Every week, Michaela Morris ’24 checks her Google alerts for certain key phrases: “National Petroleum Preserve”, “Arctic National Wildlife Refuge” and “Oil Leases”, among others. Next, she searches the Federal Register for any regulatory action on topics such as offshore drilling. To make sure she hasn’t missed anything, she’ll also log on to the websites of agencies that administer these regulations, like the National Oceanic and Atmospheric Administration.
If she finds anything, Morris, a research assistant in Harvard Law School’s Environmental and Energy Law Program (EELP), will write a short summary, synthesizing the new information, and enter it into the program regulatory tracker: an invaluable resource for journalists, policymakers, advocates and legislators – and a learning tool that gives its first-year law students hands-on experience in the real-world application of energy and environmental regulations.
The regulatory tracker was designed to rely heavily on student work, says Hannah Perls’ 20, an EELP staff attorney who helps administer the interactive tool. Frequently referenced by reporters from The New York Times to The Guardian, The tracker provides a sort of one-stop shop for everyone from activists to lawmakers and the general public to follow the regulatory process, with summaries of new rules and information on comment periods. “Students help us keep tabs on what’s happening, whether it’s a new administrative action or a litigation update or a new policy or advice,” said said Perls.
The tracker began in 2018 under former program executive director (and current EPA Air and Radiation Bureau nominee) Joseph Goffman more as a “deregulatory” tracker in reaction to what the program considered the dismantling of climate protections by the Trump administration. “The idea was to have this very detailed record of all the ways the Trump administration was rolling back key environmental rules so that if we ever had a new administration there would be a playbook for what needed to be fixed. “, recalls Perls. In addition, she pointed out, the tracker also provided “a record of the regulatory tools the Trump administration has used to deregulate,” providing a roadmap for eventual rebuilding.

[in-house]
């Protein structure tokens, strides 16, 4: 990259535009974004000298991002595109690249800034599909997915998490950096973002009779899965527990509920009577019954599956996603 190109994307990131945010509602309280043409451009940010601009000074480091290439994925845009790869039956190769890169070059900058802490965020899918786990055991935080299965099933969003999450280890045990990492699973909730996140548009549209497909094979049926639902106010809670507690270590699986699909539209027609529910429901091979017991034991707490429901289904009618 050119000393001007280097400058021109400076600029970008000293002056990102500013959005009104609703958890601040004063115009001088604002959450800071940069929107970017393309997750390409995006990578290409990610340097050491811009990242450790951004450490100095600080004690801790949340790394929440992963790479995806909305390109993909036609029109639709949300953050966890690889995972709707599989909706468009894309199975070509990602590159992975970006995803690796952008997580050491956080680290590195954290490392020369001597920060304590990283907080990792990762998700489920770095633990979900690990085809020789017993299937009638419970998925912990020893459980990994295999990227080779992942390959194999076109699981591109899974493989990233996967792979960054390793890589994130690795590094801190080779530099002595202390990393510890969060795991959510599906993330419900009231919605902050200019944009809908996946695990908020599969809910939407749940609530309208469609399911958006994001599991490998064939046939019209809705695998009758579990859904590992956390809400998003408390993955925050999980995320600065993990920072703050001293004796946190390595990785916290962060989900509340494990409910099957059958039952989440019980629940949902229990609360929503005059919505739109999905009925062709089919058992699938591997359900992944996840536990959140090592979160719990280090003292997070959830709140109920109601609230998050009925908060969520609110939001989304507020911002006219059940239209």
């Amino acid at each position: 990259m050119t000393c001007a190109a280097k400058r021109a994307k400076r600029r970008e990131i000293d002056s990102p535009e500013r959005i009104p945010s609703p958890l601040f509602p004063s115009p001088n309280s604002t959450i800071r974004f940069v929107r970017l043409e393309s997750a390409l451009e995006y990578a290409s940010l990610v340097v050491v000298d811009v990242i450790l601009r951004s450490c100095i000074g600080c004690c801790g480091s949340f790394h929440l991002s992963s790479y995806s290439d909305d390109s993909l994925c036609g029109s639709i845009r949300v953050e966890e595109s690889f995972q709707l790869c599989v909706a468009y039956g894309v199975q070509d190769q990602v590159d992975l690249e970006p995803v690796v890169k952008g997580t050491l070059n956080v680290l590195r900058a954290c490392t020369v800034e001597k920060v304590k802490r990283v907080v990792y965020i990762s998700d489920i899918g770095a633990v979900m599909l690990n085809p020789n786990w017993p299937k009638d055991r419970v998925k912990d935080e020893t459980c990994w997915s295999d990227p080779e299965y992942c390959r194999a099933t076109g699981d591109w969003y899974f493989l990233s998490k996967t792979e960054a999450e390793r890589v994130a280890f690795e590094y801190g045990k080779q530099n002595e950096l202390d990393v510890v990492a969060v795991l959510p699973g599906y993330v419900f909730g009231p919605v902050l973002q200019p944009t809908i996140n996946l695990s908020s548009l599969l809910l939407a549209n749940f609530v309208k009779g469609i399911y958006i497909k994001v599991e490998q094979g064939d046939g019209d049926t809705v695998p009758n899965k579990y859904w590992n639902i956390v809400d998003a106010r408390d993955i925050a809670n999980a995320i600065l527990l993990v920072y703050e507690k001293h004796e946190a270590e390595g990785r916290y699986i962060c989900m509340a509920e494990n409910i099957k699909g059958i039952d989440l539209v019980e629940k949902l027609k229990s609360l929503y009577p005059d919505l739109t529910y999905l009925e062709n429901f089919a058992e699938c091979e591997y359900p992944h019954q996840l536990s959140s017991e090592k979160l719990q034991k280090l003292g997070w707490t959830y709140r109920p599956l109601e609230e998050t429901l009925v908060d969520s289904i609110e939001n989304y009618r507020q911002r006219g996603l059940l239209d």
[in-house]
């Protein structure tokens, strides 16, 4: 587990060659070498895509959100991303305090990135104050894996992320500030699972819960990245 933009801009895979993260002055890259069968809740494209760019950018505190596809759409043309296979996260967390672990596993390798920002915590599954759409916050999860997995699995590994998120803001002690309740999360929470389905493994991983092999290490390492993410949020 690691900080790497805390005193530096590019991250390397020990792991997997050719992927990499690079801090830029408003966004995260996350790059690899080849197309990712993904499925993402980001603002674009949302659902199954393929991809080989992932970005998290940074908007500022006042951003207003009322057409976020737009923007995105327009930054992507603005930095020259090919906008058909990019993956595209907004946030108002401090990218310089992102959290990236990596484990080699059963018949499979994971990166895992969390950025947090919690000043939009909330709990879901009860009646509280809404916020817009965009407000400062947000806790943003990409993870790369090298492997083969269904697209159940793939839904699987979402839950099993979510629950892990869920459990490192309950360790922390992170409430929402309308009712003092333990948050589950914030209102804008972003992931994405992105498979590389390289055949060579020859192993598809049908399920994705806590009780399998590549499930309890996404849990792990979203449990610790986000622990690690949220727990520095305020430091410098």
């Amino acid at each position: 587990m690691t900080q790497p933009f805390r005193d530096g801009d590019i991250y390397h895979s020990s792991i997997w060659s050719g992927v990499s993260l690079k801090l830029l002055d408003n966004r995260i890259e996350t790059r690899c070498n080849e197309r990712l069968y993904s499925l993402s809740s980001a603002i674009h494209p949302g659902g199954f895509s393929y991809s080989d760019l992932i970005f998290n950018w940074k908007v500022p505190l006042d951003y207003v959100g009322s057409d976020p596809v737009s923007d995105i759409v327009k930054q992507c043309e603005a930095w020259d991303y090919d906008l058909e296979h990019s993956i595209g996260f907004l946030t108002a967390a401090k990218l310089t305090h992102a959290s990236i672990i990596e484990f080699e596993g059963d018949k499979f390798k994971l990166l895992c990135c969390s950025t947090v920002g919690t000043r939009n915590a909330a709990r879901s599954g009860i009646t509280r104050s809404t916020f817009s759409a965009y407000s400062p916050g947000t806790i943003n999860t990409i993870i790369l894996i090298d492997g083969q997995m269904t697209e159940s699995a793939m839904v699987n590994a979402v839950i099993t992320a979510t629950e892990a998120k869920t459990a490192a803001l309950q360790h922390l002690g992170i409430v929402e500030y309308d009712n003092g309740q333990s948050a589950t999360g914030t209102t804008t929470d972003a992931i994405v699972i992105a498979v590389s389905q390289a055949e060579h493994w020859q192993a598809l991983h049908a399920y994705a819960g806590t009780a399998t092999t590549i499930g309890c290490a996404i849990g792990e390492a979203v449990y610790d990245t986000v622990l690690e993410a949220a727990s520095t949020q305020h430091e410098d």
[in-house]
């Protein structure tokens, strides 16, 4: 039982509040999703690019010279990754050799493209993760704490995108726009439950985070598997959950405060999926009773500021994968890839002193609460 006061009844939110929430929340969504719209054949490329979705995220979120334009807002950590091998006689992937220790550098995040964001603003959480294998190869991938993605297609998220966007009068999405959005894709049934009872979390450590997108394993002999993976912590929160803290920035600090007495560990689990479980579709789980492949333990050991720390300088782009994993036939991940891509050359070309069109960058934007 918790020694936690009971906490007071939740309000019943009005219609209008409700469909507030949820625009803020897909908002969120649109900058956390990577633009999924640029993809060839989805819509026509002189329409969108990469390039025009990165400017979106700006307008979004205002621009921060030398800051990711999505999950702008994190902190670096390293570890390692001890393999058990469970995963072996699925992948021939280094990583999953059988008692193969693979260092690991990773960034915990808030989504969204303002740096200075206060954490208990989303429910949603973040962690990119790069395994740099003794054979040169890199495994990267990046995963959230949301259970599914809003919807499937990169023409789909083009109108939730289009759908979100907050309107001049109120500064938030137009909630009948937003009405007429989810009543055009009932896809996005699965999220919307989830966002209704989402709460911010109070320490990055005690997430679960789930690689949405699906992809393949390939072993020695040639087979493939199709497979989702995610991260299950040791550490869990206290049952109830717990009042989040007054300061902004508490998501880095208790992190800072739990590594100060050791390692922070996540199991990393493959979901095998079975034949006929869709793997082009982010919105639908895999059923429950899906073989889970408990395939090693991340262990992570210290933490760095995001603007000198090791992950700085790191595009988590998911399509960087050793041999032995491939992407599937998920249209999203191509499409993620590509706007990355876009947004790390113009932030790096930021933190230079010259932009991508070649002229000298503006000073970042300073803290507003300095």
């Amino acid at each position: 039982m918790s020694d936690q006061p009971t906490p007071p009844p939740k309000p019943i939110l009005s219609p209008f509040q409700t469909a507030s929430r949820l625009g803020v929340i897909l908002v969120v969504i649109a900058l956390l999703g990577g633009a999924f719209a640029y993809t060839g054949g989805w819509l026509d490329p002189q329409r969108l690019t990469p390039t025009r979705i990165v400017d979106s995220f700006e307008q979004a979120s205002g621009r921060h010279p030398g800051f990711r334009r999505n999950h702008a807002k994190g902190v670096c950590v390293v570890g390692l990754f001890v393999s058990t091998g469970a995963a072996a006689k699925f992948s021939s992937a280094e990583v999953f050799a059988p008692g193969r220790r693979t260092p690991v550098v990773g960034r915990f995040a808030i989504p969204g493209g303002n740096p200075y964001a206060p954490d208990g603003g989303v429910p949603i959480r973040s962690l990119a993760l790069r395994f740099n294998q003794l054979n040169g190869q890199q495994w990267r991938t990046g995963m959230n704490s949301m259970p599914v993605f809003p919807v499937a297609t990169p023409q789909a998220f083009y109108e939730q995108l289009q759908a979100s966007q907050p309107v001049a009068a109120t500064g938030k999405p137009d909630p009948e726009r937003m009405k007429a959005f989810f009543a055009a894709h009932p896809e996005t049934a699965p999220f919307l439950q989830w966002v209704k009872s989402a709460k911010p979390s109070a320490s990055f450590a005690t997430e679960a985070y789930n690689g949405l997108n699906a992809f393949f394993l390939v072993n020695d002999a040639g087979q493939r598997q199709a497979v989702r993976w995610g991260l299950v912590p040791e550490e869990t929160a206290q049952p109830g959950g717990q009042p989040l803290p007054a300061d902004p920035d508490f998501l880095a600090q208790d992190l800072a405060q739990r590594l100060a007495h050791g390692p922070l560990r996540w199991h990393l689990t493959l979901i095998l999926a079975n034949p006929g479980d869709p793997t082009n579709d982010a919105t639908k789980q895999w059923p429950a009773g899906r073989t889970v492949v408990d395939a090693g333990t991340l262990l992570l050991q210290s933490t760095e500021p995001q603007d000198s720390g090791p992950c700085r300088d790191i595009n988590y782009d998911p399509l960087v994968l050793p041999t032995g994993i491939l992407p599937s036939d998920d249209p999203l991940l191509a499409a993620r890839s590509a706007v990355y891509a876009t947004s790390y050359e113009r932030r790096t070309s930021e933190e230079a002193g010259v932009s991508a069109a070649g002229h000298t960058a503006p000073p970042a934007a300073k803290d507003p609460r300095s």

James B. Pollack ’20 worked with the regulation tracker in those early days. “I went to law school not knowing I wanted to do environmental law,” said Pollack, who is currently a partner at Marten Law, a leading environmental and environmental law firm. country’s energy. “It was during this time that I could see not only the importance of environmental law in the development of these regulations, but also the role that environmental lawyers had in preventing these from taking place. regulations.
“It became a really amazing part of my experience to be able to document all these changes that the administration was making and to learn about all the different corners of environmental law that were being changed,” he said. declared.
Since the arrival of the Biden administration, the focus on the tracker has changed somewhat, but work continues.
“Recently, a lot of my work has been following social cost of carbon litigation,” said Christopher “Kipper” Berven ’24, who also focuses on pipelines and SEC actions on carbon risk disclosure. climate.
The time commitment to track these developments “certainly varies from week to week,” Berven said. While Morris typically records two to three hours some weeks, Berven put in as many as 10 or 12 hours – or none at all. “This week we have a big writing assignment for our legal research and writing class,” he said. Faculty and staff in the Environmental and Energy Law program “understand very well that we are going to have to focus on that”.